Disrupting the vicious cycle created by NOX activation in sickle erythrocytes exposed to hypoxia/reoxygenation prevents adhesion and vasoocclusion.

Published online

Journal Article

In sickle cell disease (SCD), recurrent painful vasoocclusive crisis are likely caused by repeated episodes of hypoxia and reoxygenation. The sickle erythrocyte (SSRBC) adhesion plays an active role in vasoocclusion. However, the effect of prolonged reoxygenation after hypoxic stress on the molecular mechanisms in SSRBCs involved in onset of episodic vasoocclusion remain unclear. Exposure of human SSRBCs to hypoxia followed by 2 h reoxygenation, increased reactive oxygen species (ROS) production. Using specific pharmacological inhibitors, we show that excess ROS production in both reticulocytes and mature SSRBCs is regulated by NADPH oxidases (NOXs), the mitogen-activated protein kinase (ERK1/2), and G-protein coupled-receptor kinase 2 (GRK2). Consequently, SSRBC ROS create an intracellular positive feedback loop with ERK1/2 and GRK2 to mediate SSRBC adhesion to endothelium in vitro, and vasoocclusion in a mouse model of vasoocclusion in vivo. Importantly, reducing ROS levels in SSRBCs with redox-active manganese (Mn) porphyrins, commonly known as mimics of superoxide dismutase (SOD), disrupted the cycle created by ROS by affecting NOX and GRK2 activities and ERK1/2 phosphorylation, thus abrogating RBC-endothelial interactions. Inhibition adhesion assays show that LW (ICAM-4, CD242) blood group glycoprotein and CD44 are the RBC adhesion molecules mediating endothelial binding. Conversely, hypoxia/reoxygenation of normal RBCs failed to activate this feedback loop, and adhesion. These findings provide novel insights into the pathophysiological significance of the deleterious cycle created by NOX-dependent ROS, GRK2 and ERK1/2 within SSRBCs activated by hypoxia/reoxygenation, and involved in SSRBC adhesion and vasoocclusion. Thus, this loop in SSRBCs, which can be disrupted by Mn porphyrins, likely drives the profound SCD vasculopathy, and may point to new therapeutic targets to prevent chronic vasoocclusive events.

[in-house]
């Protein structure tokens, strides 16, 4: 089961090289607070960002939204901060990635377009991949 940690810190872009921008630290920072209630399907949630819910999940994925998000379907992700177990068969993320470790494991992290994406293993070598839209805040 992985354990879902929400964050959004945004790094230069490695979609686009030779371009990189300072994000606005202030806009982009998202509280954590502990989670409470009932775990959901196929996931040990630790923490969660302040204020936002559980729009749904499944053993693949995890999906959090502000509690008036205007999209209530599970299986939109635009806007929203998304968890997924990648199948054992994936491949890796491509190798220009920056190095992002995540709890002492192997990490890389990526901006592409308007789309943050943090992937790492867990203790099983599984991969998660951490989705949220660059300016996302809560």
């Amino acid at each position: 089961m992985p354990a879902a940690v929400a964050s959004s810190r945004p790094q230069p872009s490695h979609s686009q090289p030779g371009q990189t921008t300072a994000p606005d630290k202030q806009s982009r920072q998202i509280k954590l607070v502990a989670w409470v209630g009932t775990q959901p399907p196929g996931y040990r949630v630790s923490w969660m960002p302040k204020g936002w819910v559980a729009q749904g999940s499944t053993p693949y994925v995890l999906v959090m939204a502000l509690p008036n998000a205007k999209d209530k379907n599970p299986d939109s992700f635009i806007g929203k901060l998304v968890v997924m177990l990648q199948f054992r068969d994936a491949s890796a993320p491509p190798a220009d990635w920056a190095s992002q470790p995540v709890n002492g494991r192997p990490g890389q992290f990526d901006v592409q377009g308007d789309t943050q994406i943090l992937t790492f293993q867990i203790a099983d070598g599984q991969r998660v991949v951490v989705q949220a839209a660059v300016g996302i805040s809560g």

Full Text

Duke Authors

Cited Authors

  • MacKinney, A; Woska, E; Spasojevic, I; Batinic-Haberle, I; Zennadi, R

Published Date

  • January 11, 2019

Published In

Start / End Page

  • 101097 -

PubMed ID

  • 30661992

Pubmed Central ID

  • 30661992

Electronic International Standard Serial Number (EISSN)

  • 2213-2317

Digital Object Identifier (DOI)

  • 10.1016/j.redox.2019.101097

Language

  • eng

Conference Location

  • Netherlands